Kunichika in the 1860s – the artist gains confidence

This is a batch of rather lovely prints that were being sold in Japan from a collection amassed over 45 years. The quality of the collection overall was very high and these are just a few that I bought from it, representing a range of Kunichika’s work over the 1860s. In this period we see him gaining in confidence and slowly finding his own style, moving away from the strictly Utagawa style of his teacher (Kunisada I / Toyokuni III), with narrow, angular faces, to a softer and more rounded style that he passed on to his disciples such as Chikashige & Chikanobu. We still see a mixture of compositions based around fairly simple backgrounds drawn as they would have appeared probably on the kabuki stage itself OR simply the actors floating in front of an abstract, graphical background.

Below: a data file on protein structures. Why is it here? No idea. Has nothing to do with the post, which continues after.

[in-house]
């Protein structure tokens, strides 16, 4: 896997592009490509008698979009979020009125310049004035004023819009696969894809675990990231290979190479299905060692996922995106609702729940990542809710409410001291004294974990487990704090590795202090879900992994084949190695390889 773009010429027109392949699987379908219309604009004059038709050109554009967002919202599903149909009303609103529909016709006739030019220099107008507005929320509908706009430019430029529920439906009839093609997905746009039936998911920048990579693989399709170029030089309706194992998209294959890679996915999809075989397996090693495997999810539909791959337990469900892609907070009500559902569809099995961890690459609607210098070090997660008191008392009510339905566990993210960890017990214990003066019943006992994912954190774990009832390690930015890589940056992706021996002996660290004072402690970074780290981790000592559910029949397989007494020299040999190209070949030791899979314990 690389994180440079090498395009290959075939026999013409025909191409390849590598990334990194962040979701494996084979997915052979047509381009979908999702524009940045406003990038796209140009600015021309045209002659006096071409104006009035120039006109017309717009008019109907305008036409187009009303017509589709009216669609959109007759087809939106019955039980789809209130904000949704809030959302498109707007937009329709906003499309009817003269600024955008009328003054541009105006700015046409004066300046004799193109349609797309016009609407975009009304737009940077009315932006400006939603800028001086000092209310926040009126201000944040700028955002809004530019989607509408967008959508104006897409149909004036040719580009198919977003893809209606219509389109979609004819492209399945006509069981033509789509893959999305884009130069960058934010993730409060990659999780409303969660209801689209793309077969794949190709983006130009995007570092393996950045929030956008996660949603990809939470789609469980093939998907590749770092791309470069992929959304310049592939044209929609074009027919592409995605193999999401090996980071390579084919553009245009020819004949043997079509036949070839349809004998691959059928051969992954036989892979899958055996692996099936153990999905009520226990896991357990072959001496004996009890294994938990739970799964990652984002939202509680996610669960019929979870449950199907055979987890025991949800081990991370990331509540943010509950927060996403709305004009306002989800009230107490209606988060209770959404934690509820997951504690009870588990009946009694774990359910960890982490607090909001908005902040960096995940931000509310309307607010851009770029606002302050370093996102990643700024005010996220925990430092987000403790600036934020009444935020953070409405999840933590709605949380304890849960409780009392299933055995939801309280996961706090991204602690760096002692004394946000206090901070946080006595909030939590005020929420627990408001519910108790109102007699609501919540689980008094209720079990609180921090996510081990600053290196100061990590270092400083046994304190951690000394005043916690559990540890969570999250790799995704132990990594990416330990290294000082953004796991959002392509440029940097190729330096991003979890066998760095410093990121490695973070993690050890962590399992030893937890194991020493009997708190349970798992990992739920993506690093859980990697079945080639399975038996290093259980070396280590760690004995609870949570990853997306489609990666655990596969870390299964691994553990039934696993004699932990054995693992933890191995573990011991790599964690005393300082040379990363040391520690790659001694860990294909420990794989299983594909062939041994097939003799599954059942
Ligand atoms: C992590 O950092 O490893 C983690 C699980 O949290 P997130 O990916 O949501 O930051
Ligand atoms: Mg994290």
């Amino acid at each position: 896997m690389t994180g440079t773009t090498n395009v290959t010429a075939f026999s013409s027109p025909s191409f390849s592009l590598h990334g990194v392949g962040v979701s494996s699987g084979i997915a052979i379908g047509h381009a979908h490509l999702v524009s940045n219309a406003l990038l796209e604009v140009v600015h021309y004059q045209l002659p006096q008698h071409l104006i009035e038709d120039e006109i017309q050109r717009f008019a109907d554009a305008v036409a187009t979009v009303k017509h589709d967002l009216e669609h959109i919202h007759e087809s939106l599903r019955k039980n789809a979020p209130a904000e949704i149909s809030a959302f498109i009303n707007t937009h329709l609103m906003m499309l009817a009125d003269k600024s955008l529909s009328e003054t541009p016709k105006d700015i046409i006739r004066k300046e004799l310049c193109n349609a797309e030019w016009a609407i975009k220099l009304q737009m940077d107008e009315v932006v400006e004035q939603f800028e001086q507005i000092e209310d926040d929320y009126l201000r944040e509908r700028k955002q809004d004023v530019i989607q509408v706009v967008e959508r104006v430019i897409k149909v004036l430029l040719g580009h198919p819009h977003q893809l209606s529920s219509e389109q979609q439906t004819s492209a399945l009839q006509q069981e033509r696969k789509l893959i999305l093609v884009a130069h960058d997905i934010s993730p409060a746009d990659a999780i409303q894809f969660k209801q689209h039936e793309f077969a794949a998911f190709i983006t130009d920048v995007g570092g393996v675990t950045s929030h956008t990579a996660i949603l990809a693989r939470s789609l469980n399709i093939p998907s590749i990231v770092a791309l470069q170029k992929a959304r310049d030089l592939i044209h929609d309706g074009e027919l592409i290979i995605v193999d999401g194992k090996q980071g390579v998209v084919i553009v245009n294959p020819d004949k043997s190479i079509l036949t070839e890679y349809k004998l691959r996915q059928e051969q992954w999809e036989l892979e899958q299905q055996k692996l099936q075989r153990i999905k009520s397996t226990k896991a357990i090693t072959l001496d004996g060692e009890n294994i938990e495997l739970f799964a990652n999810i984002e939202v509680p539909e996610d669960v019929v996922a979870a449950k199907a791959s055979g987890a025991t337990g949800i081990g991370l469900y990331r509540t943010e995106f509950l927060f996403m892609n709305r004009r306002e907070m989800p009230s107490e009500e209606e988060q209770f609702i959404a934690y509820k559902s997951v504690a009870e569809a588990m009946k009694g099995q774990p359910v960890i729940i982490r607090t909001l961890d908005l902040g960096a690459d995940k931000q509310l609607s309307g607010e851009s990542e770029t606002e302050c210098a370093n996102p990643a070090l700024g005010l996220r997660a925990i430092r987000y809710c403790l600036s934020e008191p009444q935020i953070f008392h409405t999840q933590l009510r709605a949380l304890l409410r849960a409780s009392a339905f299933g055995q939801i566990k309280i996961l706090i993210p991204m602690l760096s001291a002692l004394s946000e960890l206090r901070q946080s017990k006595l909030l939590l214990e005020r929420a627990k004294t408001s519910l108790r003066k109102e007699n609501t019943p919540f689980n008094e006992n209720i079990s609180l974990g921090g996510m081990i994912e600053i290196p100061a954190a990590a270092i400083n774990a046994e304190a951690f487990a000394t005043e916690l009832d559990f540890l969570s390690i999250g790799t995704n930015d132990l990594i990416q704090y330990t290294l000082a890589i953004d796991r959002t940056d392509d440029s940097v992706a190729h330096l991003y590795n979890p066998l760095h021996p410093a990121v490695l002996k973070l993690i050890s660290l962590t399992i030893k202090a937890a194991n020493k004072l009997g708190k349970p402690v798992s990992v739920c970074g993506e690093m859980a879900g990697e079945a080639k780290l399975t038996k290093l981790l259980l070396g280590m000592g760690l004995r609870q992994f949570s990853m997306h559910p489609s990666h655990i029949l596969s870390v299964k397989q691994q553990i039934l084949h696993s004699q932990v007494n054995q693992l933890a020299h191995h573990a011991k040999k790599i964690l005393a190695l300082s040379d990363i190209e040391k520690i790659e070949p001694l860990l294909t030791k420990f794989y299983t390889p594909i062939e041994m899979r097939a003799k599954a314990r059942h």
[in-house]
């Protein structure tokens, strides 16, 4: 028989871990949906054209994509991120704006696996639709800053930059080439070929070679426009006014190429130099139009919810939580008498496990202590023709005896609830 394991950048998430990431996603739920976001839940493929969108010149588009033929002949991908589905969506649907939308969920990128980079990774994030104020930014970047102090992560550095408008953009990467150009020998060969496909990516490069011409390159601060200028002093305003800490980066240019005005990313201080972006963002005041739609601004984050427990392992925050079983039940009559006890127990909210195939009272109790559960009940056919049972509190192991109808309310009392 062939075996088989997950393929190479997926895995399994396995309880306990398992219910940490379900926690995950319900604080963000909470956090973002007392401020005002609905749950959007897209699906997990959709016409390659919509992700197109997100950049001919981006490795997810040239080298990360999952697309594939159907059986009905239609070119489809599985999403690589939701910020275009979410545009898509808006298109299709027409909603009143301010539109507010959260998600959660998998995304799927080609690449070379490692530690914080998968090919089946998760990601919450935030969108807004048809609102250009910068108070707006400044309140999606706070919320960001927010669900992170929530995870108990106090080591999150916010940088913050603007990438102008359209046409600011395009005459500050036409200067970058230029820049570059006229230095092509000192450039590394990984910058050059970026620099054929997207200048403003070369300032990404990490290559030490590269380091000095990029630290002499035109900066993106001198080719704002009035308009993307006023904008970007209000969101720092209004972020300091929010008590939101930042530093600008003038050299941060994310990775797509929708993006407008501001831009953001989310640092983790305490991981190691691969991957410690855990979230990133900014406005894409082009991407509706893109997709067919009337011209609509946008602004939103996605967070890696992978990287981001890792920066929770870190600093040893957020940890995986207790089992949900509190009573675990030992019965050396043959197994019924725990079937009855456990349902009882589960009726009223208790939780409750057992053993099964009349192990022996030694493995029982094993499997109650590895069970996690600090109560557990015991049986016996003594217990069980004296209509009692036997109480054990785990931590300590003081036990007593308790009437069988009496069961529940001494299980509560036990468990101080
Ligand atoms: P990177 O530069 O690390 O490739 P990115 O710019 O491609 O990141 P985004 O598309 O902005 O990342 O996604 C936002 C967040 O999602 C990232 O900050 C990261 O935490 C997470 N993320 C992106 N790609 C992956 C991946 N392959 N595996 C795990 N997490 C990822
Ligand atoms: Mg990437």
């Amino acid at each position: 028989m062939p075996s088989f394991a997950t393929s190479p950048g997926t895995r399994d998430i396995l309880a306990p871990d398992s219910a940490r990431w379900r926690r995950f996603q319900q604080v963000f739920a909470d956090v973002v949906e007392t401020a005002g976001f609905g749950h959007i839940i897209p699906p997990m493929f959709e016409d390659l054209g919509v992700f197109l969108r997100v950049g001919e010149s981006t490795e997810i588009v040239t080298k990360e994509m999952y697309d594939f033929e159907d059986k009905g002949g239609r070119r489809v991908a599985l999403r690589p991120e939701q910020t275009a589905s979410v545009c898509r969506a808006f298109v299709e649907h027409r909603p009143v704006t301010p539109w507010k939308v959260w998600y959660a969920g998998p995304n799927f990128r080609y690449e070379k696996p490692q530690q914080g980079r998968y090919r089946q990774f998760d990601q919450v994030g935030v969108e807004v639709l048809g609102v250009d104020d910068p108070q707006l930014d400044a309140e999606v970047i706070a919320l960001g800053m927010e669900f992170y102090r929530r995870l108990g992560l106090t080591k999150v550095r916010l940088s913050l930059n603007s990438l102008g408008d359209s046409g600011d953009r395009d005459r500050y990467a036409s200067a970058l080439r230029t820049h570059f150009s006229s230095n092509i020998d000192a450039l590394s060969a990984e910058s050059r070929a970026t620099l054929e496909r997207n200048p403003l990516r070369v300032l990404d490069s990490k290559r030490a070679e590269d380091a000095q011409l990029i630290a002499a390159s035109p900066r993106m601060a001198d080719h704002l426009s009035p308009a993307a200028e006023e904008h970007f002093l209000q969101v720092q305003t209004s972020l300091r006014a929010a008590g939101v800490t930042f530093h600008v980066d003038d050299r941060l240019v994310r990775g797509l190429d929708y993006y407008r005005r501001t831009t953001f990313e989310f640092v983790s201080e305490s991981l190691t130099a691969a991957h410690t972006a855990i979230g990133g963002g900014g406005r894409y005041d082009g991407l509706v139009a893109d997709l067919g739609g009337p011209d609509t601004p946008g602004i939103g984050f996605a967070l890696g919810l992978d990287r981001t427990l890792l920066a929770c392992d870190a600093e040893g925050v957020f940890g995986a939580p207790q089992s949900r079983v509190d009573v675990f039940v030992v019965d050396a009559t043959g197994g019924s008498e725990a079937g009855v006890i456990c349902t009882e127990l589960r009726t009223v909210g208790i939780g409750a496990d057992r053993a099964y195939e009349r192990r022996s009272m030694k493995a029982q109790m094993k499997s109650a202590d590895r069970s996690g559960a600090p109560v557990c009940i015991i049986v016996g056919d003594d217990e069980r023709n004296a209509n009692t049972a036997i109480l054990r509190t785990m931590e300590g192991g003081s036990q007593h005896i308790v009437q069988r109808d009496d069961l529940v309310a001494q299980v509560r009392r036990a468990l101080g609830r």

Kunichika: Kawarasaki Kunitarō I, Ichimura Kakitsu IV & Sawamura Tanosuke III in the premier of the play “Keisei Soga Kuruwa Kagami” (契情曽我廓亀鑑), staged at the Ichimura-za theatre from the third 27th of the second month 1867
Kunichika: Bandō Hikosaburō V, Nakamura Shikan IV & Iwai Shijaku II in the play “Koe mo Sorou Ryōza no Ōyose” (音揃成両勘大寄), staged jointly at the Morita-za & Nakamura-za theatres from the 21st of the ninth month 1868
Kunichika: Ichikawa Sadanji I, Ichimura Kakitsu IV & Nakamura Nakatarō I in the play “Keikofude Nanatsu Iroha” (稽古筆七いろは), staged at the Ichimura-za theatre from 19th of the eighth month 1867

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